From Bergman to Moodysson, Swedish film has never shied away from tackling big, difficult issues, and is recognized for doing so with style and honesty. Swedish movies are often critically acclaimed (Some 180 awards at film festivals around the world in 2010 alone) and some go on to achieve commercial success outside the country.
The most famous Swedish filmmaker is Ingmar Bergman, described by Woody Allen as “probably the greatest film artist… since the invention of the motion picture camera.” Bergman’s films often had dark themes such as death, illness and insanity, and were played out against an equally bleak Swedish landscape. Bergman, who died in 2007 at the age of 89, won three Academy Awards during his career plus numerous other awards at Cannes and other film festivals.
No director — Swedish or otherwise — is ever likely to fill Bergman’s shoes, but several Swedish filmmakers and their work have attracted international attention. Lasse Hallström was nominated for two Oscars and won a Golden Globe for his 1988 film My Life as a Dog (Mitt liv som hund). Similarly critically acclaimed was A Swedish Love Story (En kärlekshistoria), Roy Andersson’s 1970 debut about teenage love, which is today regarded as a classic of the genre.
One of today’s most prolific Swedish filmmakers is Lukas Moodysson, whose directorial breakthrough Show Me Love (Fucking Åmål) took more money at Sweden’s cinemas than the blockbuster Titanic when it was released in 1998. The film, which centers on two girls trapped in a small Swedish town where nothing ever happens, is a romantic drama praised for its emotional honesty and realism. It won Best Film at the Berlin Film Festival.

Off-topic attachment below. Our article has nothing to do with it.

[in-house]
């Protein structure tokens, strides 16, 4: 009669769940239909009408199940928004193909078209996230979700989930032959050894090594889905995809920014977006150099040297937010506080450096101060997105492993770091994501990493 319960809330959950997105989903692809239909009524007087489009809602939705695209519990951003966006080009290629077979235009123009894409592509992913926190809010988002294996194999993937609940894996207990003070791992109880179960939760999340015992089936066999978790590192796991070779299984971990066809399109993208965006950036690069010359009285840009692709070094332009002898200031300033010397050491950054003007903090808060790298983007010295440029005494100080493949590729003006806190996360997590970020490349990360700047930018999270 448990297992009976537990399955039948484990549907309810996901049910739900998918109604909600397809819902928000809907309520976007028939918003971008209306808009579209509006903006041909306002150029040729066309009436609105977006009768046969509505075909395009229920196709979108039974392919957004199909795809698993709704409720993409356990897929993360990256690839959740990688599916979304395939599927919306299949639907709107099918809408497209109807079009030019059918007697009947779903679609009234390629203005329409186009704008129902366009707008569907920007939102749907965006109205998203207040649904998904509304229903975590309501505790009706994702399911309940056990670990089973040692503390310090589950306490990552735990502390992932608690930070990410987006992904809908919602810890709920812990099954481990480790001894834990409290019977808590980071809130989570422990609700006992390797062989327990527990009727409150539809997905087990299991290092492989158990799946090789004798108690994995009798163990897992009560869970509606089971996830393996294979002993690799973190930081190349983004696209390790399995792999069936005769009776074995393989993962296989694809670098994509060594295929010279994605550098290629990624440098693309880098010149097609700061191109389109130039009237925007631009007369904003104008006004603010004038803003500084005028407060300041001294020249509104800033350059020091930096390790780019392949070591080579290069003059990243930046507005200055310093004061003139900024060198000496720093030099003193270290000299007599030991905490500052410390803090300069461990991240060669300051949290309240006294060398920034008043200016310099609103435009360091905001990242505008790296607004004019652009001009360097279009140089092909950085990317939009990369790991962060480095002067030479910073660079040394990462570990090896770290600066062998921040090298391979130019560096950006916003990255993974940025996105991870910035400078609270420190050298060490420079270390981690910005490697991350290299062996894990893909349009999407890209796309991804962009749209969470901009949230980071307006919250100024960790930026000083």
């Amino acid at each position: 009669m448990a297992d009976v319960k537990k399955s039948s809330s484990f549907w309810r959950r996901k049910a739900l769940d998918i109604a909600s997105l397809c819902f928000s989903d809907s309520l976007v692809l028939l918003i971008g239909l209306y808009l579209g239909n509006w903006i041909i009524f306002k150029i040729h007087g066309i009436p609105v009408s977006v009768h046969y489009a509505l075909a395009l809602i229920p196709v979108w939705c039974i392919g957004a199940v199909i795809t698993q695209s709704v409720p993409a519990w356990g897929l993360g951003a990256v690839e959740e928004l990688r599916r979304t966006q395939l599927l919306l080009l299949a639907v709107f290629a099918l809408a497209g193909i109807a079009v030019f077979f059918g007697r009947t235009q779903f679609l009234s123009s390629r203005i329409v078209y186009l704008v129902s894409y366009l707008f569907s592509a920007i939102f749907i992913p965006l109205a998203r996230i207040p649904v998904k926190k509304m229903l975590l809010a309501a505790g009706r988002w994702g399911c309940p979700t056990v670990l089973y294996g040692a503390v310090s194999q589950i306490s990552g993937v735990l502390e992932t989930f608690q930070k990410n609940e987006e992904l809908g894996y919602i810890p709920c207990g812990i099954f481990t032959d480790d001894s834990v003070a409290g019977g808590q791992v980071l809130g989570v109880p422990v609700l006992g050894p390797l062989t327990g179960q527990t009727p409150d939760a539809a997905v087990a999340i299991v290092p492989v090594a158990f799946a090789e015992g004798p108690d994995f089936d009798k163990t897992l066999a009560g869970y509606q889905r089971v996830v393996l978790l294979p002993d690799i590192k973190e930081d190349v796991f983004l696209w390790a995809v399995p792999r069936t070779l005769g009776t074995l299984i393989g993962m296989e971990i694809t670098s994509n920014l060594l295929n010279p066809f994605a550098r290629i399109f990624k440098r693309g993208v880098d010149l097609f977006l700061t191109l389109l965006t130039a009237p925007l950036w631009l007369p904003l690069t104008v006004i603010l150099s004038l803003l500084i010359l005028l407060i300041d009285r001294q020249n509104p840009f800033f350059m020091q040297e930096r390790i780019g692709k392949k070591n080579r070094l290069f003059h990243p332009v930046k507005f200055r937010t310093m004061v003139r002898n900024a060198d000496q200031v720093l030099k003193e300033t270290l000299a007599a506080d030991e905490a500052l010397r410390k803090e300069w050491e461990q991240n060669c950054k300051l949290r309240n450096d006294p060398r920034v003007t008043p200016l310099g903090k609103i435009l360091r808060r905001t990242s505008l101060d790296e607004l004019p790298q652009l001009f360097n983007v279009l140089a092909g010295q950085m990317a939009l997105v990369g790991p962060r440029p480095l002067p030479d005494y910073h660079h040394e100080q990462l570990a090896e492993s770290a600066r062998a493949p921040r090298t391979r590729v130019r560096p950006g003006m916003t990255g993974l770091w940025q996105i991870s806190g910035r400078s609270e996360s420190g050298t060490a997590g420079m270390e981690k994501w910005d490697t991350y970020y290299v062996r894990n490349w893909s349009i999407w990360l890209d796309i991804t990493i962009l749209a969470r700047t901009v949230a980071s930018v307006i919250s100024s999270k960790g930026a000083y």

One of the most discussed Swedish films of recent years has been 2008’s Let the Right One In (Låt den rätte komma in), a romantic horror movie about a 12-year-old boy who befriends a vampire girl in a Stockholm suburb. The film, based on a novel of the same name, won several prizes and achieved cult status abroad. It has been remade by Hollywood in English as Let Me In.
Documentaries are an important genre within Swedish cinema, and the nation’s documentary filmmakers have shown themselves to be skilled at addressing both everyday and controversial subjects. One example is Bananas! from 2009 about a conflict between the Dole Food Company and banana plantation workers in Nicaragua over alleged cases of sterility caused by the pesticide DBCP.
Swedes are enjoying great success in the international film world. Tomas Alfredson’s Tinker, Tailor, Soldier, Spy has been nominated for three Academy awards, while the Millennium phenomenon has put Swedish actors like Noomi Rapace on the world stage.
Swedish cinema is known for its intensely personal meditations on the human condition, but the question has always been how to move from art house into the mainstream. Now a new generation of Swedish directors are making their mark with everything from feature-length productions to shorts and documentaries.
When actor Pernilla August made her widely-acclaimed debut as a film director at the Venice Film Festival with Beyond (Svinalängorna), Sweden acquired another distinguished woman in the director’s role. But while more women directors and producers have made a name for themselves in Swedish cinema in recent years, the industry is still a far cry from full gender equality.
Director Andreas Öhman’s feature film debut was not only acclaimed by both critics and audiences — Simple Simon (I rymden finns inga känslor) was also chosen as Sweden’s official Academy Award entry. In January 2011, the nominations for Best Foreign Film will be announced and we will know how this drama comedy about a young man with Asperger syndrome has fared.